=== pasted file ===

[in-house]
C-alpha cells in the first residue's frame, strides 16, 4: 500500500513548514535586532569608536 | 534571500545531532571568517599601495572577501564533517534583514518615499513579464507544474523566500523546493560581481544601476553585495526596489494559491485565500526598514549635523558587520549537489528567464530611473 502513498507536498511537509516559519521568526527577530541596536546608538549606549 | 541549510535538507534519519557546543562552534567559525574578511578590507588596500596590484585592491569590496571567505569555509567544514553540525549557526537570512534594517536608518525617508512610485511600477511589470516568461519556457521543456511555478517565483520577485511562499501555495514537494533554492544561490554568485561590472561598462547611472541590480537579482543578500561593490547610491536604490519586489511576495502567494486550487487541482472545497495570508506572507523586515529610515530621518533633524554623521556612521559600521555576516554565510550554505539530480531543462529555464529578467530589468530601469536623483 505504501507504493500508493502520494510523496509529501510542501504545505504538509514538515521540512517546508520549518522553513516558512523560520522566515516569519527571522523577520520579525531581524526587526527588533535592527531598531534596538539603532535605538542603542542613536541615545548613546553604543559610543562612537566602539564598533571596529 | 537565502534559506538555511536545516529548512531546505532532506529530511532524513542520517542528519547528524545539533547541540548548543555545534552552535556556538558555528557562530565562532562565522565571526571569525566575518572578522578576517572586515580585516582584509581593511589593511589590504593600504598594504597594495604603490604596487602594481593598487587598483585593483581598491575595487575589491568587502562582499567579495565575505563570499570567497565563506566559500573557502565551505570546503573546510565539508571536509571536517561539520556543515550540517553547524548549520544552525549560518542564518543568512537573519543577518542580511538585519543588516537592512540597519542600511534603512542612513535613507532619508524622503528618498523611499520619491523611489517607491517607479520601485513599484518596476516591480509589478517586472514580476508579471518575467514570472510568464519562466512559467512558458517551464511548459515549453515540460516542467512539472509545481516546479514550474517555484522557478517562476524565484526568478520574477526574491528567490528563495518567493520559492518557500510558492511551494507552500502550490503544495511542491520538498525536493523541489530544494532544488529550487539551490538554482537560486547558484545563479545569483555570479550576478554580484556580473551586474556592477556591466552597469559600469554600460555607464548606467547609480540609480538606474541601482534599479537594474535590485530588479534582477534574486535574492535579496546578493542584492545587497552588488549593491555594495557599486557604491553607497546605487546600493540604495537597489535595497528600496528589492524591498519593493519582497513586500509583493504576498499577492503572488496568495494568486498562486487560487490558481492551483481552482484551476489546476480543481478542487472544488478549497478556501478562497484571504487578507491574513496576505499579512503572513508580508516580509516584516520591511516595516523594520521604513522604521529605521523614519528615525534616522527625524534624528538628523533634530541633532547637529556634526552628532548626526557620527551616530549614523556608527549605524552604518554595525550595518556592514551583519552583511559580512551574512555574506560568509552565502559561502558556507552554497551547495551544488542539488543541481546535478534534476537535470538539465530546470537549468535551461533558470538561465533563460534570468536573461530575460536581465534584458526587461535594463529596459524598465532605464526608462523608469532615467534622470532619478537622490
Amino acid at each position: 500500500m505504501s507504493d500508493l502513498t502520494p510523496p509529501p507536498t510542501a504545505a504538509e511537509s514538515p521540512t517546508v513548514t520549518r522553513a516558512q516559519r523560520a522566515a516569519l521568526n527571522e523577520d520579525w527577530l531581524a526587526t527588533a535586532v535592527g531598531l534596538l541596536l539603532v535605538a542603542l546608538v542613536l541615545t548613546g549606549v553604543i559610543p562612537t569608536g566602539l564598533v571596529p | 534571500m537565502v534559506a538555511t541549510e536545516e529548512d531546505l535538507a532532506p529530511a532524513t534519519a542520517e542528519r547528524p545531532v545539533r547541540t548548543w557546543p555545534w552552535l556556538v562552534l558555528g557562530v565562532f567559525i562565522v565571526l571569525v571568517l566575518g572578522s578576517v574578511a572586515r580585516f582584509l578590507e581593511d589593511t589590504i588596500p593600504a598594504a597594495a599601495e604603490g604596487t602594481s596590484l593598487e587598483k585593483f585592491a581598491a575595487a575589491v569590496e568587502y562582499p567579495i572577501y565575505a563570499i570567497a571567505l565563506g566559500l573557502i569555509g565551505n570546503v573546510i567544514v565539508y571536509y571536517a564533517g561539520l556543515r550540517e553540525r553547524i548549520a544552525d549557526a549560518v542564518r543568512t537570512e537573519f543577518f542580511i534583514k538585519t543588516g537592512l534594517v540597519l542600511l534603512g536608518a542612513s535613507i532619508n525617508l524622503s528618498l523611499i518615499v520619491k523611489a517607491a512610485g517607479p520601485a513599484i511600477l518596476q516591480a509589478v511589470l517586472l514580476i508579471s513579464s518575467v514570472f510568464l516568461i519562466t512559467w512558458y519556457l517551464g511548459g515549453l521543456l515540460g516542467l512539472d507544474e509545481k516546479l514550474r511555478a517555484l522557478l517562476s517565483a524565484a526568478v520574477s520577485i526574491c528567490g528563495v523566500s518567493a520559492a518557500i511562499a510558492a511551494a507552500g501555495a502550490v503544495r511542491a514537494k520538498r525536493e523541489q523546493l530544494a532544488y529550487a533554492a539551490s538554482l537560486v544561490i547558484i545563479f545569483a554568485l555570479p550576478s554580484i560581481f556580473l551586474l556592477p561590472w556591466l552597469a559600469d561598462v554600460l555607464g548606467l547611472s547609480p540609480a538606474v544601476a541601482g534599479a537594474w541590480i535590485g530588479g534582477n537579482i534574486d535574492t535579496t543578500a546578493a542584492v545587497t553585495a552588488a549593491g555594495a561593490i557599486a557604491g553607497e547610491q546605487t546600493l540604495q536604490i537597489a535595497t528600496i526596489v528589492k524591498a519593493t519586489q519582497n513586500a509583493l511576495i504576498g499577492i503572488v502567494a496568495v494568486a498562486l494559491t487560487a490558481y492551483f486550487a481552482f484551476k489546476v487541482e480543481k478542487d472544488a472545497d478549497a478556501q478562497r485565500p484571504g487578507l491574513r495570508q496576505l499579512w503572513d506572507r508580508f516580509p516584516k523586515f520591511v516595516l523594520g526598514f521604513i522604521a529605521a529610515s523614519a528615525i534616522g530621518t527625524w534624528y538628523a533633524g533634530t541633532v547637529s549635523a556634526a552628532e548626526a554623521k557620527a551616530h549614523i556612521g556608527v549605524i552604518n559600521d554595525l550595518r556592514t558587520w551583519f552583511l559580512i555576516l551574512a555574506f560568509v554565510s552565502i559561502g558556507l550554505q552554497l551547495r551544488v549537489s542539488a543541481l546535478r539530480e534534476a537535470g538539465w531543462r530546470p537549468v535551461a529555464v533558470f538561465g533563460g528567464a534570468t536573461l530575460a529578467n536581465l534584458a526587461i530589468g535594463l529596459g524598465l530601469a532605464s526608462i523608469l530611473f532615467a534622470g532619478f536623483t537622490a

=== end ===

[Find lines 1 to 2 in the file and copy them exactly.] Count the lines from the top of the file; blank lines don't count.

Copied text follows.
[in-house]
C-alpha cells in the first residue's frame, strides 16, 4: 500500500513548514535586532569608536 | 534571500545531532571568517599601495572577501564533517534583514518615499513579464507544474523566500523546493560581481544601476553585495526596489494559491485565500526598514549635523558587520549537489528567464530611473 502513498507536498511537509516559519521568526527577530541596536546608538549606549 | 541549510535538507534519519557546543562552534567559525574578511578590507588596500596590484585592491569590496571567505569555509567544514553540525549557526537570512534594517536608518525617508512610485511600477511589470516568461519556457521543456511555478517565483520577485511562499501555495514537494533554492544561490554568485561590472561598462547611472541590480537579482543578500561593490547610491536604490519586489511576495502567494486550487487541482472545497495570508506572507523586515529610515530621518533633524554623521556612521559600521555576516554565510550554505539530480531543462529555464529578467530589468530601469536623483 505504501507504493500508493502520494510523496509529501510542501504545505504538509514538515521540512517546508520549518522553513516558512523560520522566515516569519527571522523577520520579525531581524526587526527588533535592527531598531534596538539603532535605538542603542542613536541615545548613546553604543559610543562612537566602539564598533571596529 | 537565502534559506538555511536545516529548512531546505532532506529530511532524513542520517542528519547528524545539533547541540548548543555545534552552535556556538558555528557562530565562532562565522565571526571569525566575518572578522578576517572586515580585516582584509581593511589593511589590504593600504598594504597594495604603490604596487602594481593598487587598483585593483581598491575595487575589491568587502562582499567579495565575505563570499570567497565563506566559500573557502565551505570546503573546510565539508571536509571536517561539520556543515550540517553547524548549520544552525549560518542564518543568512537573519543577518542580511538585519543588516537592512540597519542600511534603512542612513535613507532619508524622503528618498523611499520619491523611489517607491517607479520601485513599484518596476516591480509589478517586472514580476508579471518575467514570472510568464519562466512559467512558458517551464511548459515549453515540460516542467512539472509545481516546479514550474517555484522557478517562476524565484526568478520574477526574491528567490528563495518567493520559492518557500510558492511551494507552500502550490503544495511542491520538498525536493523541489530544494532544488529550487539551490538554482537560486547558484545563479545569483555570479550576478554580484556580473551586474556592477556591466552597469559600469554600460555607464548606467547609480540609480538606474541601482534599479537594474535590485530588479534582477534574486535574492535579496546578493542584492545587497552588488549593491555594495557599486557604491553607497546605487546600493540604495537597489535595497528600496528589492524591498519593493519582497513586500509583493504576498499577492503572488496568495494568486498562486487560487490558481492551483481552482484551476489546476480543481478542487472544488478549497478556501478562497484571504487578507491574513496576505499579512503572513508580508516580509516584516520591511516595516523594520521604513522604521529605521523614519528615525534616522527625524534624528538628523533634530541633532547637529556634526552628532548626526557620527551616530549614523556608527549605524552604518554595525550595518556592514551583519552583511559580512551574512555574506560568509552565502559561502558556507552554497551547495551544488542539488543541481546535478534534476537535470538539465530546470537549468535551461533558470538561465533563460534570468536573461530575460536581465534584458526587461535594463529596459524598465532605464526608462523608469532615467534622470532619478537622490